willwash wrote:When people talk about new SAT scores I get lost. I got a 1320 on the SAT
I think the new one is 3 800-point sections instead of 2.
You got into an Ivy with 1320? Isn't that kind of low? I had a 1400 and was told Ivies were a reach. (Paying for them would have also been a huge reach, so I went to a state school with a scholarship.)
Unlike with law school, undergraduate extracurriculars are huge. There was a guy at my high school who had a 1600 (on the old one), was on some national physics team, and was doing paid protein research at a school nearby. Rejected at two out of three of HYP. On the other hand, there are a serious amount of exceptions (within reason) that are allowed for sports like basketball and football, and for legacies.
Having taken a number of classes at three undergraduate programs, there really isn't a huge difference in the quality of the student. There's always some over their heads, and some insanely, ridiculously smart people. But to say that there's no difference in the percentages of those two categories just isn't true. At least in my experience.
Further, what people are forgetting here (and yes, I know, it doesn't factor into USNWR so law schools "don't care") is that there is a massive
difference in instructor quality, class size, and some other relevant factors at the really top schools. I have a few friends that are professors (yes, they make me feel like I've done nothing with myself) at certain top state schools and a significant factor is going somewhere they don't have to teach. If you take a look at a top school where the teachers are expected to teach undergrad, you'll see a serious difference in the quality of education (again, not necessarily the students).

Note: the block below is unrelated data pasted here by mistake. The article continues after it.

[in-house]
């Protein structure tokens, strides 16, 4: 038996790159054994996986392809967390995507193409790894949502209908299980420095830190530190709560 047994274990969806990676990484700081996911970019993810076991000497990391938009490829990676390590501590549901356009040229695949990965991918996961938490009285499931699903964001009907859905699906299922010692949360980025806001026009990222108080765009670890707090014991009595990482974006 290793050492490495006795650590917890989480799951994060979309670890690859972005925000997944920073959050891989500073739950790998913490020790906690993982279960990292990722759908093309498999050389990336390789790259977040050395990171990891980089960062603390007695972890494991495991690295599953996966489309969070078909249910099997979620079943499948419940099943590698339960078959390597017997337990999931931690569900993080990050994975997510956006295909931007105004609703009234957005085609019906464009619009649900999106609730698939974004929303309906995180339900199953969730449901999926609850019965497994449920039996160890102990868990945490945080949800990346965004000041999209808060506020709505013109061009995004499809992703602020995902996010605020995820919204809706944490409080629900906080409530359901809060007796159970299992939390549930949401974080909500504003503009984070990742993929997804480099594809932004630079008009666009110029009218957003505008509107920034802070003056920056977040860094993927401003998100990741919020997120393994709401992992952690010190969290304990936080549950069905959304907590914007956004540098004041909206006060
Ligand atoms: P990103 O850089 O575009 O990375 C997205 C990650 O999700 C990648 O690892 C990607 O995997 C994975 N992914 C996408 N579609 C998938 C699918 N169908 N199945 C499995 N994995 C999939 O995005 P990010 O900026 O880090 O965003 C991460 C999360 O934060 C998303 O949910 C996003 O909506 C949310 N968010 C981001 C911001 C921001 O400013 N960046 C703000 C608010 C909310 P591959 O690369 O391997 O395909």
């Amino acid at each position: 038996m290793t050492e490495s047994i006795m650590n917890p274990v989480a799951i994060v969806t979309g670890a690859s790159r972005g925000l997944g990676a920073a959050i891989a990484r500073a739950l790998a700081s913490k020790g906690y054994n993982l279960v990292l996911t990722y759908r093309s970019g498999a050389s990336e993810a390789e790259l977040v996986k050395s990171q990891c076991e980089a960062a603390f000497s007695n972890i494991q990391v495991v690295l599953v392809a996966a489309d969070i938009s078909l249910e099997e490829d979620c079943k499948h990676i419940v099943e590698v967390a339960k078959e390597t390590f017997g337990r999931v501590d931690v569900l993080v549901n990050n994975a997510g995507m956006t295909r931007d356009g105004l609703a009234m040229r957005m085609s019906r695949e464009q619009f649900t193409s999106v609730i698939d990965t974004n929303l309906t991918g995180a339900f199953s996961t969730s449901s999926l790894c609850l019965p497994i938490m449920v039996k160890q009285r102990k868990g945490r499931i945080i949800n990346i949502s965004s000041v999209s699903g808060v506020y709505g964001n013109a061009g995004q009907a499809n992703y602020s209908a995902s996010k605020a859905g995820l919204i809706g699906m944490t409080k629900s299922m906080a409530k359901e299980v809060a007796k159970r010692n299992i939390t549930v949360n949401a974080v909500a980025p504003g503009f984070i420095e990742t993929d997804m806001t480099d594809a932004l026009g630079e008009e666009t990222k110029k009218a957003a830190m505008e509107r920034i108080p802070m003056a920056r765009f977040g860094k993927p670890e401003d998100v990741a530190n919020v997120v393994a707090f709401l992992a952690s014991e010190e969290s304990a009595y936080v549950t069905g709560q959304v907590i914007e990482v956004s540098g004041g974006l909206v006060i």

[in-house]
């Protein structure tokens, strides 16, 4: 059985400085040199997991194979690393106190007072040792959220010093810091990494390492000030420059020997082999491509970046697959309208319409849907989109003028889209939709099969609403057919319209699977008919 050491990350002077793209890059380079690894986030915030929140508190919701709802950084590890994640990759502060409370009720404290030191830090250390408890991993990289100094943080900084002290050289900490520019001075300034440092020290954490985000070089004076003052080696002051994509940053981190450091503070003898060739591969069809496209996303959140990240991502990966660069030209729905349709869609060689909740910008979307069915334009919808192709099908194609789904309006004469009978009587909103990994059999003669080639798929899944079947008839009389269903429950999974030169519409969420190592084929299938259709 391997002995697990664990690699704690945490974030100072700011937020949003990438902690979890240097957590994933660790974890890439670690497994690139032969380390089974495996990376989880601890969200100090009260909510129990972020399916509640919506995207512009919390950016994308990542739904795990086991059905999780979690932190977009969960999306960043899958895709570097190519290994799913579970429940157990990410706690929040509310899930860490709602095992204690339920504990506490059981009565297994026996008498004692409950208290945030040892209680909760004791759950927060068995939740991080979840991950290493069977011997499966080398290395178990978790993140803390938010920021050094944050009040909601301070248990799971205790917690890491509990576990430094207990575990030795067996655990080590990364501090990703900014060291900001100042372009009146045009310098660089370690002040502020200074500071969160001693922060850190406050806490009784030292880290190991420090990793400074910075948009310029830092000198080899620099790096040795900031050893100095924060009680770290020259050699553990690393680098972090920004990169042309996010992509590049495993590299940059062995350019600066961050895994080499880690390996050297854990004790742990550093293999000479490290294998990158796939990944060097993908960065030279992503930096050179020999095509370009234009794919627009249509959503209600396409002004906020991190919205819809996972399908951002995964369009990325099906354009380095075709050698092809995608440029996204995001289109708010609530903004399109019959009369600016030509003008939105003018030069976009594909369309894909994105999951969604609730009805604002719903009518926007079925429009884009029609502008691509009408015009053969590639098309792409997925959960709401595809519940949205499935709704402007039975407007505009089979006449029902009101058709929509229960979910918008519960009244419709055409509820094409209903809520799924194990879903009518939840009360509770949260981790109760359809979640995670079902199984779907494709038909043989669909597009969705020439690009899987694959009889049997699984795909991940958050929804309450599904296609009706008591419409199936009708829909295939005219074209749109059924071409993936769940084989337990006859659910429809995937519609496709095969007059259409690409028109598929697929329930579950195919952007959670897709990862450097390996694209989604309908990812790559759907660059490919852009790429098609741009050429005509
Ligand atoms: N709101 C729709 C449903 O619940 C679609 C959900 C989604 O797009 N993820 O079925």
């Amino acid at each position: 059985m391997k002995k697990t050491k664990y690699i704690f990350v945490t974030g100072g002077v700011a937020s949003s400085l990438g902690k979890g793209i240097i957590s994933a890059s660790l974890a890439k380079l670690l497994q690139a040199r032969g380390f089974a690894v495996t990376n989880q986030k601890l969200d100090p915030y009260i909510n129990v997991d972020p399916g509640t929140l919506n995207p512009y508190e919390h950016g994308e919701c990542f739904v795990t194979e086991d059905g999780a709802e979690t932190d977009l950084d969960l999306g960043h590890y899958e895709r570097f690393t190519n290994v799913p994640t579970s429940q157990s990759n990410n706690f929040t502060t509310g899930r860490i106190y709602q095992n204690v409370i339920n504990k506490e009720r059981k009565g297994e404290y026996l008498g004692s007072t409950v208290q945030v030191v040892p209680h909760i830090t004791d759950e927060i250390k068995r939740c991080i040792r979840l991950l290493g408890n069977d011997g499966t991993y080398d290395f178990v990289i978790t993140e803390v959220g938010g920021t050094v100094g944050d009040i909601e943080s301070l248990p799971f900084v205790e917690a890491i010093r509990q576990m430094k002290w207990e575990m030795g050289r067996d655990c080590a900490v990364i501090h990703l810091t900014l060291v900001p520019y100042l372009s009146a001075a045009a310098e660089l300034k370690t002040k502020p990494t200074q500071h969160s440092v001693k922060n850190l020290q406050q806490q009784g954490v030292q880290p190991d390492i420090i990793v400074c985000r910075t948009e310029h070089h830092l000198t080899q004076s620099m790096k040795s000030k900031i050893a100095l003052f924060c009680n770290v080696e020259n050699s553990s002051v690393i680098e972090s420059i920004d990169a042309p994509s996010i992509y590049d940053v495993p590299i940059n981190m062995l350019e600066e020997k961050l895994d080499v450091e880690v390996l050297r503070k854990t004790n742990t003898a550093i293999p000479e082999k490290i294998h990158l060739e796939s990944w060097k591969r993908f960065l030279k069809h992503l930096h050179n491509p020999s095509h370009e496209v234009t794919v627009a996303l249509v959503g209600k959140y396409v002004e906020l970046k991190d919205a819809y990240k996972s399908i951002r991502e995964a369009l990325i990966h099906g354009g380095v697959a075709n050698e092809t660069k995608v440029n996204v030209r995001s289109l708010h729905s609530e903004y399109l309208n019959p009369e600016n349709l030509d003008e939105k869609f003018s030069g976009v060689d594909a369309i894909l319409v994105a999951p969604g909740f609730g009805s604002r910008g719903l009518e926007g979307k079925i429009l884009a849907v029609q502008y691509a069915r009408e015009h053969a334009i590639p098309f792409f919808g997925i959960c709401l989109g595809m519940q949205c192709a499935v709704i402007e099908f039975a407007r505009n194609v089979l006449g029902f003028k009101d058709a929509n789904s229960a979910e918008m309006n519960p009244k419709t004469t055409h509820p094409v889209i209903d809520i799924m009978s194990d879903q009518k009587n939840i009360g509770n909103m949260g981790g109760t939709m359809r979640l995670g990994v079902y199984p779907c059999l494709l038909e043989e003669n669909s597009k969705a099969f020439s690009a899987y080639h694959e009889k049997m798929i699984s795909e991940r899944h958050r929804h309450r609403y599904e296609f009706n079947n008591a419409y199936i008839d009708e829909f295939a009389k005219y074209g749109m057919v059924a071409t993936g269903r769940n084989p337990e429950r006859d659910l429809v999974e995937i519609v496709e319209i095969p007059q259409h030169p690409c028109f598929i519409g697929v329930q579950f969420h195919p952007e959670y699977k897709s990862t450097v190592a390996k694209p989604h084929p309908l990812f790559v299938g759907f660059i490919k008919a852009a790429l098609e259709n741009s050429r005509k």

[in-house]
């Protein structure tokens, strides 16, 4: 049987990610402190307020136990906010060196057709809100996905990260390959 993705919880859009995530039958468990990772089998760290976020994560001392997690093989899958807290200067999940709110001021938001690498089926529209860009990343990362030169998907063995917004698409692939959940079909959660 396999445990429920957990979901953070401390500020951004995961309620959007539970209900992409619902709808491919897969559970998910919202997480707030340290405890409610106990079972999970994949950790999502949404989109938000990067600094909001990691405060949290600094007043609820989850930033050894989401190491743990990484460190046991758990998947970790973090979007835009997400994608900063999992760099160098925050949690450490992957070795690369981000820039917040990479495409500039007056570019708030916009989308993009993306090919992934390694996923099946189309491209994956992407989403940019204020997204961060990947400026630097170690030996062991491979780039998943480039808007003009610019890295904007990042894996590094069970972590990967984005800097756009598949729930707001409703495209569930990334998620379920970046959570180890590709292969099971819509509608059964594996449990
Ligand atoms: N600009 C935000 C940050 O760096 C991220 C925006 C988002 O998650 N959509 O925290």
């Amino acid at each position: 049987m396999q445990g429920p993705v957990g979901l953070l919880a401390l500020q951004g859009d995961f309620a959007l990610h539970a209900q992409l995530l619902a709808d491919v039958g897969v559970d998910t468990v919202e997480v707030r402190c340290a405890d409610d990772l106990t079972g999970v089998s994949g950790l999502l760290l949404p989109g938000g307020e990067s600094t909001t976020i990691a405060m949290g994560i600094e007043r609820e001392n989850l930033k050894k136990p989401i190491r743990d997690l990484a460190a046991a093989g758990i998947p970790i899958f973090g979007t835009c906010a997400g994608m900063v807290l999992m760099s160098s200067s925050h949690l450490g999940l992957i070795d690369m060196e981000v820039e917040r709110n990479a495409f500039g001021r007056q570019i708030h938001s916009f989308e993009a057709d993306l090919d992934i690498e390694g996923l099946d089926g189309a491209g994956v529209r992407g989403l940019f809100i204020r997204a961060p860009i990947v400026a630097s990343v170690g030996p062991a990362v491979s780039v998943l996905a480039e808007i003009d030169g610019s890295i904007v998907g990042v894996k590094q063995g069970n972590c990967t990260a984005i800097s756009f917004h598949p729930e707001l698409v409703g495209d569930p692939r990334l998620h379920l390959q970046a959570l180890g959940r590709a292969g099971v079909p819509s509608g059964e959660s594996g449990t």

OP: Don't apologize! Every sticky on this board encourages people to share their full stats and people yell at you to come back and post with more information. If you've been fortunate enough to have gone to a good school, they then proceed to mock you for arrogance. How dare you have gotten into and accepted life at a strong school.
I was doing the same thing for a while with the LSAT. I teach it, so I was at the point where I could get every question right but also was making unnecessary deductions in the games, nearly memorizing the reading passages, and articulating nearly every flaw in every argument possible. Put a timer on and things can go haywire, sometimes especially if you have a very logical thought process and have a hard time turning off further possible deductions when presented with data. I got over it by putting away the LSAT and reading everything. Take a practice test every week or so, timed, but focus on chilling out and not forcing it. When I stopped respecting the test and seeing it as something tricky or tough was when I consistently broke into the >175 range. This is never advice that I'd give to someone who wasn't scoring well or didn't fully grasp the logic of the test, but if you're stuck just at 170 and understanding what's going on in the test isn't the problem, this might help. PM me if you don't want to incur the wrath of some venomous posters on here. (I'm sure I've got some coming now...)